Verbs are words that describe what people do, how they feel and how things are in general. We can make new verbs by adding prefixes and suffixes to words we already know.
Prefixes to form verbs
Prefixes go at the beginning of words. We use prefixes to change the meaning of words, including verbs:
- Alex decided to rewrite his paper to get a better grade. (‘write’ — ‘rewrite’)
- Why did you undo all of the work I did on the website? Now I have to redo it all. (‘do’ — undo’)
- I think you should disconnect the printer and then reconnect it. That might work. (‘connect’ — ‘disconnect’)
- You have to preorder items so that you get them on time. (‘order’ — ‘preorder’)
The most common verb prefixes and their meaning:
|re-||again or back||restructure, revisit, reappear, rebuild, refinance|
|dis-||reverses the meaning of the verb||disappear, disallow, disarm, disconnect, discontinue|
|over-||too much||overbook, oversleep, overwork|
|un-||reverses the meaning of the verb||unbend, uncouple, unfasten|
|mis-||badly or wrongly||mislead, misinform, misidentify|
|out-||more or better than others||outperform, outbid|
|co-||together||co-exist, co-operate, co-own|
|de-||do the opposite of||devalue, deselect|
|fore-||earlier, before||foreclose, foresee|
|inter-||between||interact, intermix, interface|
|pre-||before||pre-expose, prejudge, pretest|
|trans-||across, over||transform, transcribe, transplant|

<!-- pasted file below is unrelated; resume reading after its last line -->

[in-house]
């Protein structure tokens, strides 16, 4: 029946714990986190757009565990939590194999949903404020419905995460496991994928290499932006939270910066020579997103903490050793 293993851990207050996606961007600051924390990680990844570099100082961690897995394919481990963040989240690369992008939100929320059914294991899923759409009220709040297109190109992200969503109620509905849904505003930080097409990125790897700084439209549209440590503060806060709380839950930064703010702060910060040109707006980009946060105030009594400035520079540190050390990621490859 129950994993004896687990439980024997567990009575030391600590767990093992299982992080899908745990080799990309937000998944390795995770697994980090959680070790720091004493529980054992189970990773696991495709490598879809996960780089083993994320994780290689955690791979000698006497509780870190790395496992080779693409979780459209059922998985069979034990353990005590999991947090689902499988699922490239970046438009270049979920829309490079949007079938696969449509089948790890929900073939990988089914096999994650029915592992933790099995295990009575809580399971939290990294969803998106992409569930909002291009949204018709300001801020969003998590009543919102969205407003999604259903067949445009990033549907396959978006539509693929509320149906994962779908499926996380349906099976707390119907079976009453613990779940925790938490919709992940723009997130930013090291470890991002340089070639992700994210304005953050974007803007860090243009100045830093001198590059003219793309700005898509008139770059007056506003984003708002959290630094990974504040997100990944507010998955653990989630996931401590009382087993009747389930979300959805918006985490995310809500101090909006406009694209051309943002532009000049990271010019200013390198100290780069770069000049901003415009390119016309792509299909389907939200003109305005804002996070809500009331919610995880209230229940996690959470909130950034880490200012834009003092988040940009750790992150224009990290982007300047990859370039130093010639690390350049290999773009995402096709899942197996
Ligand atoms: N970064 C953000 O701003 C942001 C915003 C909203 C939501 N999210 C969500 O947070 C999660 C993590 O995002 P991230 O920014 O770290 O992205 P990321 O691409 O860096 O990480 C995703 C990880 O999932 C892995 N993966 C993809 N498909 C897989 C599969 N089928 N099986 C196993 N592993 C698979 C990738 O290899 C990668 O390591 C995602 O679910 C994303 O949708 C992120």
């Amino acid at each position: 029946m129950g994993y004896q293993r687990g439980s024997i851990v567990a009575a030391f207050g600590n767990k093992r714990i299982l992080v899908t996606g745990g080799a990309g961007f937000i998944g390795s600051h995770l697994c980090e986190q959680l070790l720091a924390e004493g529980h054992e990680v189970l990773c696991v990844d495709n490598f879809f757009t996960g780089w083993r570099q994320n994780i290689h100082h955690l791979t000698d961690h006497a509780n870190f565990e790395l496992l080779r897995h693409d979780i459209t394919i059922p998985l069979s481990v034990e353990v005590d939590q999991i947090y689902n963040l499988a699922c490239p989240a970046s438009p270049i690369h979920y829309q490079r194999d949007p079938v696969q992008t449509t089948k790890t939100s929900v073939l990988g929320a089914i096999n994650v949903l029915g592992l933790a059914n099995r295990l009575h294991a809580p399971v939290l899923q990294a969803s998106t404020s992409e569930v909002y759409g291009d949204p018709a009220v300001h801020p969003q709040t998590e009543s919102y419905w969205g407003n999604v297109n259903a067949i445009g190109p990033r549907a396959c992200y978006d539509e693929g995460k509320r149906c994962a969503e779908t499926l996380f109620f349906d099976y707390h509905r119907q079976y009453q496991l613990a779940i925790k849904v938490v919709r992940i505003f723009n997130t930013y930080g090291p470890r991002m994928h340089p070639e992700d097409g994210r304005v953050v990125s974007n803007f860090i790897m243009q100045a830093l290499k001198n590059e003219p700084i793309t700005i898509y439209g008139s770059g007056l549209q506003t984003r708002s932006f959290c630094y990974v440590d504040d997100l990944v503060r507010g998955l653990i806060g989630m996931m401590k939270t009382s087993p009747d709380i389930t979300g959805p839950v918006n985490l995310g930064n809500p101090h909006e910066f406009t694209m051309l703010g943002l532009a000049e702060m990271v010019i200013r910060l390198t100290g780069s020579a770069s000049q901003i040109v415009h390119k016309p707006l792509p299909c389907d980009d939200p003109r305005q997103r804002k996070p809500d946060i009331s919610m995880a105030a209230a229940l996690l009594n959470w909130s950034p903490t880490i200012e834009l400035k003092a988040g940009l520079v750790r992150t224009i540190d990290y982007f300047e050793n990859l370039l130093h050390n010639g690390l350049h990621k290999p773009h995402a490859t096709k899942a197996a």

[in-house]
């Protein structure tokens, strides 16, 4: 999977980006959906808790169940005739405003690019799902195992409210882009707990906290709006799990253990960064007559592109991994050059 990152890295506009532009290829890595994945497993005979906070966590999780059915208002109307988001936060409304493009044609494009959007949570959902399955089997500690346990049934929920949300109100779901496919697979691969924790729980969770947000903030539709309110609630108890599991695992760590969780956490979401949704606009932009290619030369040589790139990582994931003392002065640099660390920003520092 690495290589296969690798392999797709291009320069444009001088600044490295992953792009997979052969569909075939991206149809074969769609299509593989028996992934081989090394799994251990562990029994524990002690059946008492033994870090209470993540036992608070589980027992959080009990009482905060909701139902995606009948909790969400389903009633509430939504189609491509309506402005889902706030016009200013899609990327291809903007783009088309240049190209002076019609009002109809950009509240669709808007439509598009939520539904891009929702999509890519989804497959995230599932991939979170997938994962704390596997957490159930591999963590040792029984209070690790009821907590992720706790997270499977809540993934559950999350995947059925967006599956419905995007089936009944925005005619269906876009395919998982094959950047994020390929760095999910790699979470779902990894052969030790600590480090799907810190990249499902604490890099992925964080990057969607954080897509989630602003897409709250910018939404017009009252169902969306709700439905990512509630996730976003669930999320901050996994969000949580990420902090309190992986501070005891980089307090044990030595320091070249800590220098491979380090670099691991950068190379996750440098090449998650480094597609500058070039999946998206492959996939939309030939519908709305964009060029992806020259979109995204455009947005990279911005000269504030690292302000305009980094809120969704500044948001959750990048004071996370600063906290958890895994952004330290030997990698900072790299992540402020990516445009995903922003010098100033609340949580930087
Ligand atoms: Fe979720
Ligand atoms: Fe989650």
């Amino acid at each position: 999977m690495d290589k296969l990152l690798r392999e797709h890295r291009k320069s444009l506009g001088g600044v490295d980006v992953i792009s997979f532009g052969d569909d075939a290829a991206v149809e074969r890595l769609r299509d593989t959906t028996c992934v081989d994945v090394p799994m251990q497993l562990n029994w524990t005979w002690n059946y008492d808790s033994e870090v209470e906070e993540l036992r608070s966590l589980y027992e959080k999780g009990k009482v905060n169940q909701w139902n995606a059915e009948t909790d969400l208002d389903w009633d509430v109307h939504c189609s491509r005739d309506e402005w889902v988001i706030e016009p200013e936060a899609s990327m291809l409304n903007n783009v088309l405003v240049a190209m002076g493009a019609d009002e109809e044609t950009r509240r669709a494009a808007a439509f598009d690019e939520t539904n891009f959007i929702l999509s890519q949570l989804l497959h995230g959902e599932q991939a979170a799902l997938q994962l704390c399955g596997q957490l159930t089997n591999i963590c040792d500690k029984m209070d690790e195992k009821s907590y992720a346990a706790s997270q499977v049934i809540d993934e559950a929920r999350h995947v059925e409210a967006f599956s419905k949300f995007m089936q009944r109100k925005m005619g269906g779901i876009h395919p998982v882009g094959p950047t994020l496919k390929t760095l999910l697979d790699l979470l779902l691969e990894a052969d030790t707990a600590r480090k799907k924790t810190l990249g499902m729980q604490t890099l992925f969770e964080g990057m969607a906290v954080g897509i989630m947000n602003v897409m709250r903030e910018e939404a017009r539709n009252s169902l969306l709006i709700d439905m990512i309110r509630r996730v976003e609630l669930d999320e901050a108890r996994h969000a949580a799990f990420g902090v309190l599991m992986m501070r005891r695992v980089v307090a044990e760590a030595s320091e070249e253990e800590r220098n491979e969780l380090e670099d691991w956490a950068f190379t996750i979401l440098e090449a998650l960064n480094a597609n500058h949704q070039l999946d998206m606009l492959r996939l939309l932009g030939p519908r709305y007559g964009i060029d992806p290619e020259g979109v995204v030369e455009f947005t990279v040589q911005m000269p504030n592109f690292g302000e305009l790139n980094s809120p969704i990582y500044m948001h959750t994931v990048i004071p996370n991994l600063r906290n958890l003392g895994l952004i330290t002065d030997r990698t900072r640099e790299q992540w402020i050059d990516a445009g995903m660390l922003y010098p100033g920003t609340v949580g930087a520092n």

|under-||not enough||underfund, undersell, undervalue, underdevelop|
|Note: You may see verbs with prefixes written with a hyphen (-). This happens when a verb is not commonly used with a prefix, such as: ‘re-submit’. This will also depend on the type of English (American or British).|
Suffixes to form verbs
Suffixes go at the end of words. We use suffixes to change a word, like a noun or an adjective, to a different type of word, such as a verb.
- The butter is very soft because of the heat. – The butter softens when it is hot.
‘Soft’ is an adjective, and it changes to a verb when we add ‘-en’.
Another example is ‘-ize’, which turns nouns to verbs.
- I find it hard to sympathise with you because my life is so different.
- We should try to synthesize all of this information so that it is easier to understand.
The most common verb suffixes and their meaning:
|-en||To become||Soften, darken, widen, weaken, strengthen|
|-ise/-ize||To make or become||Sympathise, empathise, synthesize|
|-ate||To become||Activate, collaborate, create|
|-ify, -fy||To make or become||Justify, magnify, amplify, satisfy|
- Nowadays students need to learn how to collaborate on projects.
- You should use clear arguments to justify the opinions in your essay.
Thus, suffixes can determine the word’s part of speech. Certain suffixes make the base or root word a noun, a verb, an adjective, or even an adverb. For example, add ‘-ize’ to make it ‘realize’, which is a verb.
|Note: It is important to be able to identify the root word or base word. This will help you create new words, such as ‘justify – justice – justification – just – justly’. The root word is often the verb and then other words, like nouns, adjectives, and adverbs, are created with it, like ‘create – creative – creativity’.|
Check out this video from Daniel Byrnes showing how we can make new verbs adding suffixes:
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